SS Rotterdam cruiseship-model

The hotel-lobby realization was pretty much taken care of by the old café-bar that was left behind by the previous loft-owners.  To turn the entrance room into a reception-room was simply a matter of sawing the bar in two and placing it facing  the entrance-door.                                                                                                                                                      The snake-like curved bar – with its formica countertop – offers the visitor a coffee moment,. Behind the espresso steam our guest is lured into the next space, where the bar continues to serve as a small cocktail bar. With The big ballroom beckoning, the eyes of our – slightly confused – guest are being pulled yet in another direction towards the bedroom suite, which is in full sight, framed like a department store window where Hitchcock seems to have pulled all the actors offstage. The motionless transparent Nylon-stocking brown curtains – separating the bar – and turning the peeking-in a bit into a sort of ‘rearview window’-expercience. 

( Video above :  entering Loft  )

50ties Belgian Cafébar

A neon cigarette-sign on the wall in the reception-café and a small black &white Marcus Blechman -print ( showing a Hollywood-choreographer and two chorus girls in a Polynesian pose ) modestly adds a movie-decor note  that allows in good ol’ melancholy by the bucket.                                                                                                                                                                        Perhaps carnavalesque, but this was the way I found to take away the dogmatic seriousness of the big space . Having found the print in a small antique store on one of the Florida Islands, the image provides for a nice trivial anecdote to our ( by now heavily intoxicated..) guest.

                                                                                                                                  ( The portrayed Choreographer was googled before leaving Florida , and what a surprise : he had worked on the sets of ‘Gilda’ & “Gentlemen prefer Blondes’ – The modestly sized print now hanging carelessly above our Cocktail-bar oozing thick memorabilia melancholia..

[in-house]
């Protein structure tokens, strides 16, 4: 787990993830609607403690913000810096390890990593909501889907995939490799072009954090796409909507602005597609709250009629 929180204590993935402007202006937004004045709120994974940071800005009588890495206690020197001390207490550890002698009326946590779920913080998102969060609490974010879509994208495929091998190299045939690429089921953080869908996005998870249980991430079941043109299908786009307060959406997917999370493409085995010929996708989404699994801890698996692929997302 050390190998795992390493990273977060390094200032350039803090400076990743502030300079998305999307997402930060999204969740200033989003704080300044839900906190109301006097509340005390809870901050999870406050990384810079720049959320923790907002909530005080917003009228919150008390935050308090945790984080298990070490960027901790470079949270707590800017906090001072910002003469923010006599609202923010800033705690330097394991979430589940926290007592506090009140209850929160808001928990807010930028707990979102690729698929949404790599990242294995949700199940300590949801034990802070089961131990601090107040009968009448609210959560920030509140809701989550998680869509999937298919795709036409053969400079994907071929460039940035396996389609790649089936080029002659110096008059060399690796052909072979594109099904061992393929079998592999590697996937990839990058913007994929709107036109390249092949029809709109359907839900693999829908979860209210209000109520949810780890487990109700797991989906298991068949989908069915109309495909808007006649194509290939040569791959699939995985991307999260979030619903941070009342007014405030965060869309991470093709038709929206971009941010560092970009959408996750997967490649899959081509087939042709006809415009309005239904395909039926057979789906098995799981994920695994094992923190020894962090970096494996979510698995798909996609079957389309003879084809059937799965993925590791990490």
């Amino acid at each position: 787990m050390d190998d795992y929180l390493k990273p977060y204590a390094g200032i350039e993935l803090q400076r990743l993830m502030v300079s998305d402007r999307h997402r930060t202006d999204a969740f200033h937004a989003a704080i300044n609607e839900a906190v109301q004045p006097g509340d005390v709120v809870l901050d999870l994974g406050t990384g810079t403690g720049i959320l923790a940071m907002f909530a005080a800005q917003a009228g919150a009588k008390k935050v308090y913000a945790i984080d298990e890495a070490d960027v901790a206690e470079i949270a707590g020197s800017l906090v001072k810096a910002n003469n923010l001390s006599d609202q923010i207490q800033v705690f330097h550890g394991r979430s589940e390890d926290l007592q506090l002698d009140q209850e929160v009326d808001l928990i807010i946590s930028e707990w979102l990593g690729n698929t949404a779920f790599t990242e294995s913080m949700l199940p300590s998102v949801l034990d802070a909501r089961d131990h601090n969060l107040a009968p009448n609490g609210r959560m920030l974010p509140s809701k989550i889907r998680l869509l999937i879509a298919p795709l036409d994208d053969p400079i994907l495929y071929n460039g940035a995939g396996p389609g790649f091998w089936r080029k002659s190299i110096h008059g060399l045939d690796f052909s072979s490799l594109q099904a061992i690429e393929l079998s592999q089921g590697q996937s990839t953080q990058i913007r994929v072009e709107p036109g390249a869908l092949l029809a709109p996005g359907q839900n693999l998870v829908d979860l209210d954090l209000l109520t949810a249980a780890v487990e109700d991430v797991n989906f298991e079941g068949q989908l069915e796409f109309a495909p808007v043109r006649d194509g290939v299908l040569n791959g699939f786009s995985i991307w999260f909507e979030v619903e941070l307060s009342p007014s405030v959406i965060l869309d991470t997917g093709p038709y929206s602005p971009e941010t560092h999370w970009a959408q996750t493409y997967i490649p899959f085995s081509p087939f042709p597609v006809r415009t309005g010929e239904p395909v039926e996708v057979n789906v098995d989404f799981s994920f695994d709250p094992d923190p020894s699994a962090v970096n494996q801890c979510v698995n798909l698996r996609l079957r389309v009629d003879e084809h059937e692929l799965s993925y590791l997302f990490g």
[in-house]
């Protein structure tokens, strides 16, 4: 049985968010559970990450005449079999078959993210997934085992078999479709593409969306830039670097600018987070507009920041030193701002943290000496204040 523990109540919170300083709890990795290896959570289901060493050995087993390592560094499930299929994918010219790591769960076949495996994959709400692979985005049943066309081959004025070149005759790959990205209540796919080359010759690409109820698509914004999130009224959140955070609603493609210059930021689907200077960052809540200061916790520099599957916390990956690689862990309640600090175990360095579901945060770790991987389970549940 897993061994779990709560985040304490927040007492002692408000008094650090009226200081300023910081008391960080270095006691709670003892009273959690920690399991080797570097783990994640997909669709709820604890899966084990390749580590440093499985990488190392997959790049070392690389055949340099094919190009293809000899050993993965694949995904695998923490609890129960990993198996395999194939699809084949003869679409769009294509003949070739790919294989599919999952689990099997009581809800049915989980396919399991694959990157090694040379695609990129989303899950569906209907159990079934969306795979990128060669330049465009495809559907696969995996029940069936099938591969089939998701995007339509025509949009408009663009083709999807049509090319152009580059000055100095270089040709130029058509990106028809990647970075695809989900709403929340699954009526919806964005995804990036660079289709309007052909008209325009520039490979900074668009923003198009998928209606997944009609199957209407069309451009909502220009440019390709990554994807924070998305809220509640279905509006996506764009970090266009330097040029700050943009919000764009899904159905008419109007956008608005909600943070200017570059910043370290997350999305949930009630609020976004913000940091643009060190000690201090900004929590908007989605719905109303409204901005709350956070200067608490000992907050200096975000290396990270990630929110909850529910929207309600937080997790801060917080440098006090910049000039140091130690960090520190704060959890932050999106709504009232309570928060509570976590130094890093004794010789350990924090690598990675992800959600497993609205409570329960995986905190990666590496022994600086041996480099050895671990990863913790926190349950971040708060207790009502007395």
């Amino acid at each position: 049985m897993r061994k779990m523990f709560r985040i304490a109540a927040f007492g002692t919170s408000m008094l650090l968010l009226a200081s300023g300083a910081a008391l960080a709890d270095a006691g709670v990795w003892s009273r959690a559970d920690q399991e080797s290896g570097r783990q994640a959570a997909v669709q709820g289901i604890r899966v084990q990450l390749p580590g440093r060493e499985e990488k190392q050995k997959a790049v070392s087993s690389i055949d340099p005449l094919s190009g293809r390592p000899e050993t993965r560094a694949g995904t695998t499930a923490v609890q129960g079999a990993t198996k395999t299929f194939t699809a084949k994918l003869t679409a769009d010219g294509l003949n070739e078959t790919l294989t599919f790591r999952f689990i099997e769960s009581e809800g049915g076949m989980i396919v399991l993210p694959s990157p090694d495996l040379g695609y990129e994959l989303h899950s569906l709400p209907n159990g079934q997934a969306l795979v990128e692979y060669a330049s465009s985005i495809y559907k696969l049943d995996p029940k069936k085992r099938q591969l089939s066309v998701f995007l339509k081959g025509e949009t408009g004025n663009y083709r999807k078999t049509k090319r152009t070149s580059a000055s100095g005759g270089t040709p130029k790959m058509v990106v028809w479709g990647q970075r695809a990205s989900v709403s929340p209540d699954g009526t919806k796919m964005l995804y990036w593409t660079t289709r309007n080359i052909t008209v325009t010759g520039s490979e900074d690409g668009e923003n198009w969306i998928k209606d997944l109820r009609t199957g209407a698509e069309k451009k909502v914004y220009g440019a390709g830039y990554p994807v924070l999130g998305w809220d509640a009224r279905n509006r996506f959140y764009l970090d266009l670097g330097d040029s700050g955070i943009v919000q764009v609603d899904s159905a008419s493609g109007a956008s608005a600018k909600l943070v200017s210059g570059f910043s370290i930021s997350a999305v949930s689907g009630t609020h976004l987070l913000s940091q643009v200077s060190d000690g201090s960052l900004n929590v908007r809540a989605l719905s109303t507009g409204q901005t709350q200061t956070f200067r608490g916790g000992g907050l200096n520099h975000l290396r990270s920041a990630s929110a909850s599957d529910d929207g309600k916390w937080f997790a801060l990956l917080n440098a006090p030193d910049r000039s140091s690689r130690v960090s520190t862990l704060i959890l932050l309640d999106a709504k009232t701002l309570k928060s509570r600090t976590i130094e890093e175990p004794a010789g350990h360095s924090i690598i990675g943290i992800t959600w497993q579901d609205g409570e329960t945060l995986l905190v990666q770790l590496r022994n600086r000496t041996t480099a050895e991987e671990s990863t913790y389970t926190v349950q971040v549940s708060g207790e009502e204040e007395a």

signed, stamped and water damaged photoprint by Marcus Blechmann

But suddenly we realized it wasn’t a Hollywood choreographer or Hitchcock knocking on the door but a 7 headed building-crew, ready to hammer down wall and forcing us into the sobering fase of reconstruction.                                                                                                                                               Computer renderings are a good way to envision, but it’s during the construction-phase that further solutions or restrictions reveal themselves and soon ,the Floridian Antique-store print dust was thickened by a rich layer of cement powder. The walls and pillars were jackhammered and veined with electricity-wire reaching out to all corners of the space. A large floating mezzanine-floor was stripped and lowered to form a 3-steps-raised platform base to become the bedroom suite.

The bedroom suite – located in the North/Northwest corner of the house – you may have guessed : Hitchcock was to enter the stage . . A sandstone fireplace was found online and a cove was built on top .  The glass panels of the skylights were replaced ( although cracked and broken had my preference of course ) and on the computer I designed a three-dimensional cove-sculpture in Art deco’ style -picturing a cruise-ship dropping anchor in some tropical destination.. Staying true to a ‘set building-approach’ and thus : technically not to overstress the cove-siding by weighty material,  I chose to make the deco-sculpture out of foamcore cut-outs and cover it with Venetian plaster. A technique I had never worked with before; but hey ! : that’s exactly when online tutorials came in pretty useful.

Art Deco Wall-sculpture / insurance building 1930
Holland America Line /Art Deco inspired plaster wallsculpture
South east corner, or a ” Orient express 2st class waiting lounge”? ( the ‘Bauhaus” style statue is made from Apple Styrofoam packing material )